(August 30, 1916)
"Wild, there's a ship, shall we light a fire?""Before there was time for a reply there was a rush of members tumbling over one another," Lees reported, "all mixed up with mugs of seal hoosh making a simultaneous dive for the door-hole which was immediately torn to shreds."
On South Georgia:
After marching without rest for 36 hours straight, on May 20, 1916, Shackleton, Worsley, and Crean walked into South Georgia's Stromness Station. Unrecognizable at first in their rags and dirty faces, Shackleton and his men were greeted with enthusiasm and concern by the station manager, Mr. Sorlle. The whaling station members quickly reunited Shackleton with his men on the other side of South Georgia. They immediately began planning a rescue for the crew members left on Elephant Island. The thick ice surrounding the island however, made immediate rescue impossible. Over the next three months Shackleton made numerous attempts to reach Elephant Island. He was growing more and more concerned for the health and welfare of the men left behind.
On Elephant Island:
The crew had spent four and one half months on Elephant Island and slightly less than that since their leader had left in the James Caird to seek rescue. Hope and moral was as low as it would get.
August 29, 1916 was clear, with a strong wind. "Preparations are being pushed along for sending one of our two boats," wrote Lees. "Wild has it all nicely cut and dried, & has revealed his plans to the favored few. He and four others are to go in the Dudley Docker, and will make their way along along carefully under the lee of the land from island to island of the South Shetlands...until they reach Deception Island about 250 miles away to our SW." According to this plan, the Docker would set out about October 5, in order to catch the whalers who plied the waters around Deception Island.
August 30, 1916:
The day dawned clear and cold. All hands worked at removing snow drift, but stopped at 11 a.m. to take advantage of the low tide and calm sea to catch limpets for the evening meal. At 12:45 most of the men turned in for "hoosh oh", a lunch of boiled seals backbone, while Marston and Hurley remained outside, shelling limpets.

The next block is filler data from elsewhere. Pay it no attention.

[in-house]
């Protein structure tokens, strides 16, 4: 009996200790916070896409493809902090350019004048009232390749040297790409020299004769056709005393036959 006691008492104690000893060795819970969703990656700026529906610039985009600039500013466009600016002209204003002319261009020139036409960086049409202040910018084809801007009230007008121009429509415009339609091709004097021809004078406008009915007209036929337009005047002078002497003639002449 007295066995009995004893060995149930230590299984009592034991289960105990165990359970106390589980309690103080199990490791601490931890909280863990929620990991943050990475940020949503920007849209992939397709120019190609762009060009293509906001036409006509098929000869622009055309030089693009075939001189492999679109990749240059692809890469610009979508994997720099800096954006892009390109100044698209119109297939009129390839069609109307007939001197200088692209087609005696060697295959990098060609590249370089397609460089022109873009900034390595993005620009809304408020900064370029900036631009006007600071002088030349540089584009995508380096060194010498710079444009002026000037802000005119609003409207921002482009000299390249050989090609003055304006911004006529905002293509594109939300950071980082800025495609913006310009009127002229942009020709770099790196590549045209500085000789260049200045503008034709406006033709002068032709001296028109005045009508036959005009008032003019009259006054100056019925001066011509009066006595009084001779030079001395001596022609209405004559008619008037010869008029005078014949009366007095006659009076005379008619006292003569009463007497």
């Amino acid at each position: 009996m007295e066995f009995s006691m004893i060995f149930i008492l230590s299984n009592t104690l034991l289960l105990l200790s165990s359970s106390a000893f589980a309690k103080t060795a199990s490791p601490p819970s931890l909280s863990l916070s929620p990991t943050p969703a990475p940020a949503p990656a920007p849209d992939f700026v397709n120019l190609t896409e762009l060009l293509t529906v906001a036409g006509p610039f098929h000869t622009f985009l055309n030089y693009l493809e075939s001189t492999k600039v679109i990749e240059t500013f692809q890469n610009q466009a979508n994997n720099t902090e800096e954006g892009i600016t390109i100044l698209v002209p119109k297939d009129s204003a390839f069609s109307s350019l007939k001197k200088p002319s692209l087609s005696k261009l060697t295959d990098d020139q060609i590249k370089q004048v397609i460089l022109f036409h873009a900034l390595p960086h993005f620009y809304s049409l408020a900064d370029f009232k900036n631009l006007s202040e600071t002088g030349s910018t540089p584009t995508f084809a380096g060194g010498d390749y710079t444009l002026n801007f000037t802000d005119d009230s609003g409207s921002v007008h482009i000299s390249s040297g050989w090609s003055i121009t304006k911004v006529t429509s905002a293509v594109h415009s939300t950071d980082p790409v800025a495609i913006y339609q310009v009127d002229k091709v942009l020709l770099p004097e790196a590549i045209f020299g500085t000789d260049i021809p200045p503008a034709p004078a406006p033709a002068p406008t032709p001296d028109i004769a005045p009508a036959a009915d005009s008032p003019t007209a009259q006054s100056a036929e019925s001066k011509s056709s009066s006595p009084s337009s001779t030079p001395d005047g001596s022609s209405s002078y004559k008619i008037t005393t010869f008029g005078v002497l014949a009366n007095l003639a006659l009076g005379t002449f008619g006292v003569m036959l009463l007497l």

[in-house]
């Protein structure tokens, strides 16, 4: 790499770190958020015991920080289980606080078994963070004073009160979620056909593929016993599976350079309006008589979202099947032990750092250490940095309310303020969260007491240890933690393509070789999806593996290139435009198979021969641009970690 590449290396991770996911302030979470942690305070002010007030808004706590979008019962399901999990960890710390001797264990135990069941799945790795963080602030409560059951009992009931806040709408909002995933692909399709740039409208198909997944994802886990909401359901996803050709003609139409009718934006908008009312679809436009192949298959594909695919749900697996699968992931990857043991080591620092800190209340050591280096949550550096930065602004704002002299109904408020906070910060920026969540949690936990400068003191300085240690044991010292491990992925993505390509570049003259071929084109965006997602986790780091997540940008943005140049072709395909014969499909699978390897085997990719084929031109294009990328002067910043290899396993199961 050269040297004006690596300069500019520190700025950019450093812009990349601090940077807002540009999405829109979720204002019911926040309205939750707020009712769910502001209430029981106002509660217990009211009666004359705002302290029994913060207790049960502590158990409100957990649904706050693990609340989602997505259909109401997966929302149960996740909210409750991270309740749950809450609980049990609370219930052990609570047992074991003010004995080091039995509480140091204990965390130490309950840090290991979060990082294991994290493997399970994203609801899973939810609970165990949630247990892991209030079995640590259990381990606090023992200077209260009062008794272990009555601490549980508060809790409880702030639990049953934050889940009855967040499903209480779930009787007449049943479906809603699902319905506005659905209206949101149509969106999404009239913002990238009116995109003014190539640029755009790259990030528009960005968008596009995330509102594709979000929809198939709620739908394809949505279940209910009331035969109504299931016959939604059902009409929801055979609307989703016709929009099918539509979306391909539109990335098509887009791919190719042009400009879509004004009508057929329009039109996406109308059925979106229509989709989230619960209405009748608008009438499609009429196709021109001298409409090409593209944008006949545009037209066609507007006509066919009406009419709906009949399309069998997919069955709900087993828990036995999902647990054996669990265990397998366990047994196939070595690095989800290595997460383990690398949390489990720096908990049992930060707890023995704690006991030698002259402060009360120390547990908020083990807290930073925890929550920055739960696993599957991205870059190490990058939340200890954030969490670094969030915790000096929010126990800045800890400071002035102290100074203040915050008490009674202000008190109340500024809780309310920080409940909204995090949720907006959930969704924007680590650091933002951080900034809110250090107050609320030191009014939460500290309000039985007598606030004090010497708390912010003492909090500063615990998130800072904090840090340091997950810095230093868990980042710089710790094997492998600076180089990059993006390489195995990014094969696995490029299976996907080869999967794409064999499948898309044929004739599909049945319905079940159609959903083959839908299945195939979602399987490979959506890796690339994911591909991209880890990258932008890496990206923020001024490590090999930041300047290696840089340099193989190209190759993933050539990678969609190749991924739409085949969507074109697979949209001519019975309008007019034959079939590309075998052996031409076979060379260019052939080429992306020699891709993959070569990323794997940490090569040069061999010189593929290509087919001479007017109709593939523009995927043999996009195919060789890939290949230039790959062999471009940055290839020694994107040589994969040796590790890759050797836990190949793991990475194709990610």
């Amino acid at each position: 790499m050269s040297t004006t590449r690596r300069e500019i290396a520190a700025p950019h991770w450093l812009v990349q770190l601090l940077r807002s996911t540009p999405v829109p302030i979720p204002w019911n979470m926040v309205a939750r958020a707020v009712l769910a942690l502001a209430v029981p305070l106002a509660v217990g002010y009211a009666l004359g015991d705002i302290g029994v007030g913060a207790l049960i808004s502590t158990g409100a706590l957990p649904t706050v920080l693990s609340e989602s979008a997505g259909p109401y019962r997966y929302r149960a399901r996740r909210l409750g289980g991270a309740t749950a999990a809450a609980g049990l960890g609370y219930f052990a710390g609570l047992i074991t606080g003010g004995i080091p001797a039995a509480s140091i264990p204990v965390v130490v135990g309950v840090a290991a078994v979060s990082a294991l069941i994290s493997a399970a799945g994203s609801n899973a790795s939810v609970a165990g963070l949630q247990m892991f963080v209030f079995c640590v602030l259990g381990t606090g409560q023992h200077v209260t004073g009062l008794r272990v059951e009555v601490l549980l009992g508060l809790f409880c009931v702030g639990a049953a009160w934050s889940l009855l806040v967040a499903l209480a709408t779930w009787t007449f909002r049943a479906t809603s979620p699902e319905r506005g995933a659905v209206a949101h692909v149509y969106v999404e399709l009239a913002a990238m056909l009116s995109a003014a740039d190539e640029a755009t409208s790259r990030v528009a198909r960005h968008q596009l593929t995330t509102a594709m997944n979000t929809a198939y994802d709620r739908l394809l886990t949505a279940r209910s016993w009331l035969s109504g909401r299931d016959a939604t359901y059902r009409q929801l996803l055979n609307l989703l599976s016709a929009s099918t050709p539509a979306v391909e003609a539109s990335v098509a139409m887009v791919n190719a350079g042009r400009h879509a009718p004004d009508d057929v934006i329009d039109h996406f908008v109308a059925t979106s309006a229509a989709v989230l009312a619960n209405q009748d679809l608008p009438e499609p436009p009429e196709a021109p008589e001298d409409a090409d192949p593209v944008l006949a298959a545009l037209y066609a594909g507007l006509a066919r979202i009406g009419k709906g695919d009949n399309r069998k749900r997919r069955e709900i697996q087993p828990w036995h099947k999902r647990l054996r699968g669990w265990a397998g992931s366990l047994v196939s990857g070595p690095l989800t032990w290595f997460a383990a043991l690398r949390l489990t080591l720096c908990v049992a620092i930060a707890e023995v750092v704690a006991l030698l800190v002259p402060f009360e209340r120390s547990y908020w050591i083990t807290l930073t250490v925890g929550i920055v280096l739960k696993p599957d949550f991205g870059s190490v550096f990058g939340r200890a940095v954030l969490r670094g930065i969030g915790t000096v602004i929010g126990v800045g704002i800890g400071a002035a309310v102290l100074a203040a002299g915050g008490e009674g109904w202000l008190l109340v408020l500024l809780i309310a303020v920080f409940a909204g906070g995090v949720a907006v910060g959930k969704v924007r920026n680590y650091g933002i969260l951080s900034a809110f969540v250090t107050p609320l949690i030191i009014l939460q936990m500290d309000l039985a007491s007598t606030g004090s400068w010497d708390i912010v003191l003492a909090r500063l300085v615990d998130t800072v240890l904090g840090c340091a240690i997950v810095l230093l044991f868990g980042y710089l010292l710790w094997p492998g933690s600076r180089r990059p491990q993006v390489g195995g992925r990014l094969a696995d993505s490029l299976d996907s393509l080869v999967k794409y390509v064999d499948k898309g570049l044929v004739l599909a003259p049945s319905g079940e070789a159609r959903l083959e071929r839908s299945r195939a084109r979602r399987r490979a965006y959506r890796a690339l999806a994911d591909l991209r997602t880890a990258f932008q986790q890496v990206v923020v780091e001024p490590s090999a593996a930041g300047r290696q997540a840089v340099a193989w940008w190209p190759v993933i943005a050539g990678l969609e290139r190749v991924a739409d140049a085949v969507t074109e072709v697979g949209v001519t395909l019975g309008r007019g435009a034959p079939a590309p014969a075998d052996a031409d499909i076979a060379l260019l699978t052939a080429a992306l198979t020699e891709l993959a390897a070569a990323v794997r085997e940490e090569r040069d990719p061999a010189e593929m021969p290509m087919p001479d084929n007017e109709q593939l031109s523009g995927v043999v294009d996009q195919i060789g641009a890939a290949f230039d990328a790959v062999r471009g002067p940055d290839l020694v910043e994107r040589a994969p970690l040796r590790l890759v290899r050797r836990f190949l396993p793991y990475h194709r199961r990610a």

Wild was just serving the meal when the sound of Marston's running steps were heard outside - undoubtedly he was late for lunch. Moments later he stuck his head into the hut, panting."Wild, there's a ship, shall we light a fire?" "Before there was time for a reply there was a rush of members tumbling over one another," Lees reported, "all mixed up with mugs of seal hoosh making a simultaneous dive for the door-hole which was immediately torn to shreds."
Finally, with the help of the Chilean tug Yelcho, Shackleton was able to break through the pack ice. Shackleton viewing through binoculars shouted, "They are all there." Miraculously, after two years and against impossible odds, all of the members of the Endurance expedition were rescued.
Sir Douglas Mawson (1882-1958) is Australia's most renowned Antarctic scientist and explorer.
In 1911 Mawson organized and commanded the Australasian Antarctic Expedition (AAE 1911-14) and was the sole survivor of a three-man sledging journey that ended tragically. Mawson was knighted in recognition of his leadership of this expedition.
"It is now January, 1916, and still the pack showed no sign of breaking up."